Our Personal Cross

In our modern gospel churches, Christians have decided where to put the cross.  They have made the cross objective instead of subjective.  They have made the cross external instead of internal.  They have made it institutional instead of experiential.  …But here is where they are wrong:  They fail to see that there is a very real cross for you and me. 

 

There is a cross for every one of us – a cross that is subjective, internal, experiential.  … It is a cross we voluntarily take, and it is hard, bitter, distasteful.  But we take our cross for Christ’s sake, and we are willing to suffer the consequences and despise the shame…   (A.W. Tozer, Jesus, Author of our Faith, ppg 82-83)

I’ve been wanting to talk about what I read in Tozer.  He’s an incredible read, I’ll tell ya.  I have a two-volume set of his writings by topic, and I’m just going thru front to back.  They’re short – no longer than a few paragraphs each, and I can pop off a few each time I nurse Isaac.

And this was what I read yesterday.  Talk about being just what I needed to hear.  I was tired of the fight.  I had recieved a comment only days ago that really bothered me – it said that I was a good teacher, so I should stick to informational blogs and not address people’s actions.  And 2 Timothy 4:2 leapt into my head – Preach the Word: be constant in season and out of season; reprove, rebuke and exhort, all in long-suffering and sound doctrine.  I am told to rebuke and reprove actions that are not Biblical.  To tell me not to is to go against scripture.  Needless to say, I lost a reader over it – because she felt ‘controversy wasn’t productive’.   ((Thank heavens Paul and Christ and John and Timothy and the other apostolic fathers didn’t feel that way.  They died for the controversy their faith stirred.  Controversy followed them from town to town, from prison to death.))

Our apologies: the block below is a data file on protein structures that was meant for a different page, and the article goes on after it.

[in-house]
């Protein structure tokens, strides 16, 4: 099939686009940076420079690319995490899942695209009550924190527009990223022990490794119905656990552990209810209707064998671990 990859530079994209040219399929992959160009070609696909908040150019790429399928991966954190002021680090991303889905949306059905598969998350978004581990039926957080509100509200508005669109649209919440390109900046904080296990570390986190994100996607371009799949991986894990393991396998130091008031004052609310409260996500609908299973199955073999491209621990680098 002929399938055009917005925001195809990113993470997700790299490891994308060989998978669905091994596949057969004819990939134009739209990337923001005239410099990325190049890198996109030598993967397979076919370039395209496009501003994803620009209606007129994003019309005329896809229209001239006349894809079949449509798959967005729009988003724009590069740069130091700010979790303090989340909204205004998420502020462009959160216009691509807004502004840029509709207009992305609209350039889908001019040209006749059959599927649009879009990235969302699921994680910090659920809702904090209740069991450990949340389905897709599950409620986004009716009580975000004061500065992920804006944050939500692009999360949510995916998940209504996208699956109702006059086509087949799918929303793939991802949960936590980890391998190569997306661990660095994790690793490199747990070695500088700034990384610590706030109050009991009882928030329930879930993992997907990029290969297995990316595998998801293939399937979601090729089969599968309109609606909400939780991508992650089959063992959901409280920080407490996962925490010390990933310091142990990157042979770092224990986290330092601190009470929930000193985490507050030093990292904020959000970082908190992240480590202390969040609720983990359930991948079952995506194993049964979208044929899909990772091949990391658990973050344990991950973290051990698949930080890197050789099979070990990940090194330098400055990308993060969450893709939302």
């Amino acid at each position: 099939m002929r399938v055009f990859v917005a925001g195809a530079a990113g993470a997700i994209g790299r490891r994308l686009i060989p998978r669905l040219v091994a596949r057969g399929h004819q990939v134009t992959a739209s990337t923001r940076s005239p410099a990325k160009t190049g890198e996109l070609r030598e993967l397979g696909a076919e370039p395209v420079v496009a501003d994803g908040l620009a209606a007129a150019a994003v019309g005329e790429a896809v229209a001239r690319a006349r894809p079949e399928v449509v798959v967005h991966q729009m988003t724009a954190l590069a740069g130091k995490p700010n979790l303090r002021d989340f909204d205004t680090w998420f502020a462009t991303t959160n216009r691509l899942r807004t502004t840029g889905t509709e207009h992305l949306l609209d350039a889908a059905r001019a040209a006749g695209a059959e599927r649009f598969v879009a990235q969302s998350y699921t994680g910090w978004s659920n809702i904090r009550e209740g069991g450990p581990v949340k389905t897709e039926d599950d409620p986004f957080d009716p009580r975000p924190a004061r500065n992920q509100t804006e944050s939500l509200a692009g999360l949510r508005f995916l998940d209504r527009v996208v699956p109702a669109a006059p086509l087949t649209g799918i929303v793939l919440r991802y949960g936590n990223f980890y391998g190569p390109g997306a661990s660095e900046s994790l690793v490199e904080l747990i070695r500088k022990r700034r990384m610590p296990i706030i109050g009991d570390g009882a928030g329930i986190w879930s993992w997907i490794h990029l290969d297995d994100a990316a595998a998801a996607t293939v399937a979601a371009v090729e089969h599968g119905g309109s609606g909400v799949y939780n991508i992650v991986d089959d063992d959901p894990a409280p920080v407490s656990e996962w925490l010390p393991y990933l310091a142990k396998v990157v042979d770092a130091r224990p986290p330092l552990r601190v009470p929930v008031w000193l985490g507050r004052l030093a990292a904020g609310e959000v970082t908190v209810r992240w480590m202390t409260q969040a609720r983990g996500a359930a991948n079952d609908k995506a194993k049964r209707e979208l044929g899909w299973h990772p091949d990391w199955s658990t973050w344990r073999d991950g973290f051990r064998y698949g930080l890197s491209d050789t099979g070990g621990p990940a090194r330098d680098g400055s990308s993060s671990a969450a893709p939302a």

There is a cross for every one of us – a cross that is subjective, internal, experiential.  … It is a cross we voluntarily take, and it is hard, bitter, distasteful.  But we take our cross for Christ’s sake, and we are willing to suffer the consequences and despise the shame…  

Claiming the cross and carrying it are two very different things.  There are millions who make crosses on their chests, millions who have crosses on their Bibles, who put them on their sites and wear them around their necks… but when it comes down to the truth of it, the cross Christ asks them to carry is too painful, too controversial, too heavy, too taxing.  A warm-fuzzy faith is far more appealing – one that expounds on love and peace, one that doesn’t stir the waters and yet bonds these soft people together.  But it isn’t what scripture calls us to.

We are to fight the good fight.  To run the race.  To put on the armor.  To preach the Word.  To take up OUR cross and follow Him.  These are not things found among people who turn away from the ‘hard, bitter, and distasteful’ cross.  Their crosses aren’t real.

I was tired of the fight.  I am hammered here all of the time, and mostly by Christians.  I drafted a blog about that very thing – the difference between rebuking a wrong teaching or action and tearing at a person’s character.  90% of the comments I get are character shredders, because I touch a raw nerve and people feel the need to retaliate (which is telling, isn’t it?).

But Jesus never said my cross would be easy.  And when I signed on, I knew that I would get hammered.  I knew people would hate me.  Jesus said you will be hated because they hate Me.  And it’s true.  ((I’m sure half dozen Christians just got up in arms, because I said that about them.  It isn’t about them – they are responsible for themselves.  I’m responsible for me.))  Hated or no.  Tired or no.  Hammered or no.

It’s easy to watch The Passion and pity Christ for His sufferings… but how many people realize they are supposed to be suffering for His sake, too?  Carrying a cross just like His?  How many people put themselves there and realize their real job?  It’s easier to let Jesus carry the cross and just watch it from a theatre seat.  To claim to follow Him, but do it on our terms: controversy-less and cross-less.

It was good to take a break yesterday.  I learned a lot.  I had a great conversation with a gal about spiritual battle wounds.  I did some therapeutic reading.  Had some one-on-one with the Father.  ((the second half of II Samuel is totally undecipherable.))  I caught my breath, and am ready to press on towards the mark of the high calling.  With my cross in tow.

But we take our cross for Christ’s sake… willing to suffer the consequences and despise the shame…

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